The incredible thing about marriage – according to science!


According to the study, published in JAMA Surgery, those without a partner were 40 per cent more likely to die or develop a life-impending disability in the two years' post-operation.

Scientists focused on 1,576 cardiac surgery patients from the University of Michigan Health and Retirement Study. When the study was conducted, 65 per cent of participants were married, 12 per cent divorced or separated and 21 per cent widowed. Two per cent had never married.

The married patients were found to be less likely to suffer from other illnesses or disabilities prior to the surgery. When interviewed after the procedure, 19 per cent of the married patients had either died or developed a disability. This compared to 29 per cent of those divorced or separated, 34 per cent of those widowed and 20 per cent of those who had never married.

It's believed a partner's help with aftercare and choosing the hospital that performs the op could be reasons for the higher recovery rates in married people. Having your partner in mind pre-op could also mean waking up with a stronger heart.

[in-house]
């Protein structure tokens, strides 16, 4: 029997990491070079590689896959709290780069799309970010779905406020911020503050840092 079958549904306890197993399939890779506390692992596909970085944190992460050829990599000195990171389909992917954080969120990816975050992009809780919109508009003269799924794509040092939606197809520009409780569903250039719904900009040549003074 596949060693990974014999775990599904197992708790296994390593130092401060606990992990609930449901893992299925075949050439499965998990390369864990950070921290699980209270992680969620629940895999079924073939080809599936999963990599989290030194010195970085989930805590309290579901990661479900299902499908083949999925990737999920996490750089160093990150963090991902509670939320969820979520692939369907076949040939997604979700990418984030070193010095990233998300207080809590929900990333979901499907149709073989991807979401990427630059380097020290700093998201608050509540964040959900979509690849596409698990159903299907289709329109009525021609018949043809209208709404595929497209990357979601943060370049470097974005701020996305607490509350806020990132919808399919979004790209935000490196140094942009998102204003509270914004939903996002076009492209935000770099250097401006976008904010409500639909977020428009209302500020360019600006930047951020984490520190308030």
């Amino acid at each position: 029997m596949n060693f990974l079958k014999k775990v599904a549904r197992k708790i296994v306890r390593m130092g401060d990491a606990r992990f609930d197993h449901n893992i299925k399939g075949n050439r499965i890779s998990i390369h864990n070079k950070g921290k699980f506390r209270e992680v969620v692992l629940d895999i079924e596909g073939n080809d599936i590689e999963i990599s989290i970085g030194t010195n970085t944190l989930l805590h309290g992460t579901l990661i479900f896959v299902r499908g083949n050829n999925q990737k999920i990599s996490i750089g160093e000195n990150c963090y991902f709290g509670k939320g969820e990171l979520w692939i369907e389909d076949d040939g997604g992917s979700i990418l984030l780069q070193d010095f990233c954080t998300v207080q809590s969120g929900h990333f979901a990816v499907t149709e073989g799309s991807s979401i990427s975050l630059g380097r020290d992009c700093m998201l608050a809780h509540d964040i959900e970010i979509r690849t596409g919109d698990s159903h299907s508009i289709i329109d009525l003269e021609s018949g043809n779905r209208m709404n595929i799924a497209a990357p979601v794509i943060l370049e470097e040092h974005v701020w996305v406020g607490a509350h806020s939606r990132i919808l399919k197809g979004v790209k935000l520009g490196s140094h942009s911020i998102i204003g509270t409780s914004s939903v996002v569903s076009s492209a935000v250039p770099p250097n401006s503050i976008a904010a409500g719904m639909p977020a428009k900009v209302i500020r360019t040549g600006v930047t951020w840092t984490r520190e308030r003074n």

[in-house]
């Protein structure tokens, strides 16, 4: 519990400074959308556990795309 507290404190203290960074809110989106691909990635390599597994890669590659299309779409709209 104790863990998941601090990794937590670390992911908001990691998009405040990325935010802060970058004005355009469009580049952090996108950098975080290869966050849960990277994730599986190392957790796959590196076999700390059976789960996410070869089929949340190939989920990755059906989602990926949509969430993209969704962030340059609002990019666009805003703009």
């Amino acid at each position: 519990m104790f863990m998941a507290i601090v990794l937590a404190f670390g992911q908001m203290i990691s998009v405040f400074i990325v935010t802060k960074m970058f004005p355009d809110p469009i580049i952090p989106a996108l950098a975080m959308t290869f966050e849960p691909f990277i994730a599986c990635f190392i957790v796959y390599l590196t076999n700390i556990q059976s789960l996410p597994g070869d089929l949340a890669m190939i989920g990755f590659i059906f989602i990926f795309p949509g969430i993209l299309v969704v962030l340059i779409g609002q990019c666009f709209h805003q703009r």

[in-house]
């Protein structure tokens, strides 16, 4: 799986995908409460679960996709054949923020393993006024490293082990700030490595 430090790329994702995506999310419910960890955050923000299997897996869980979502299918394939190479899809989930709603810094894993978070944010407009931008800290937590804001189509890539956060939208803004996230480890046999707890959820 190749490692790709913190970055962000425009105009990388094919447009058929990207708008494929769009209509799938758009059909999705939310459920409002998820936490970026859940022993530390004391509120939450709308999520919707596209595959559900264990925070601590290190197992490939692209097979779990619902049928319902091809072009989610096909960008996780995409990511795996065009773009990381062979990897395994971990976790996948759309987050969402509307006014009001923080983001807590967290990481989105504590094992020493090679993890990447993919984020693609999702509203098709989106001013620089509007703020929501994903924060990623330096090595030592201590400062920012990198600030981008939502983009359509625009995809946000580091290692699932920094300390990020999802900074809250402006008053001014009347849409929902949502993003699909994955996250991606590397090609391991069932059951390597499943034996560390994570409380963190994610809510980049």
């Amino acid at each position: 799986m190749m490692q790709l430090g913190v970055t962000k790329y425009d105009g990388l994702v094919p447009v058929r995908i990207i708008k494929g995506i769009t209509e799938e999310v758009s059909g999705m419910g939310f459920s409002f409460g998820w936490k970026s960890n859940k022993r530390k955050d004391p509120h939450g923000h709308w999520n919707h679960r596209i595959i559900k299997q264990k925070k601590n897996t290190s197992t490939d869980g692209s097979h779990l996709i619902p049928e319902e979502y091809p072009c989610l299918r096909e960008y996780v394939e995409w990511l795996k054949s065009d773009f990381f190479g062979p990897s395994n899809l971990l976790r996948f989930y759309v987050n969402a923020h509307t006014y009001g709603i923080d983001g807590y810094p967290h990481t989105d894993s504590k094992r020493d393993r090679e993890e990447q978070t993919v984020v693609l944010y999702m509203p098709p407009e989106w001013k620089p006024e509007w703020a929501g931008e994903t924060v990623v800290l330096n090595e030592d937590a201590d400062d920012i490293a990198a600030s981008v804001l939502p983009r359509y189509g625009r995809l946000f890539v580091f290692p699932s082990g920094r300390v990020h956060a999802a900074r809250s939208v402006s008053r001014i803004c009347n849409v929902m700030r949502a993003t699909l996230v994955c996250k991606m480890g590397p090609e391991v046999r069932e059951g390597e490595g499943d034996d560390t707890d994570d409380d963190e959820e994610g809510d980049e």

"These findings extend prior work... suggesting postoperative survival advantages for married people and may relate to the role of social supports in influencing patients' choices of hospitals and their self-care," Professor Mark Neuman, of the University of Pennsylvania, said.

This means marital status could be a way to predict who will need the most help with aftercare following heart surgery and could mean more people get the support they need.

"Further research is needed to define the mechanisms linking marital status and postoperative outcomes," Professor Neuman added.

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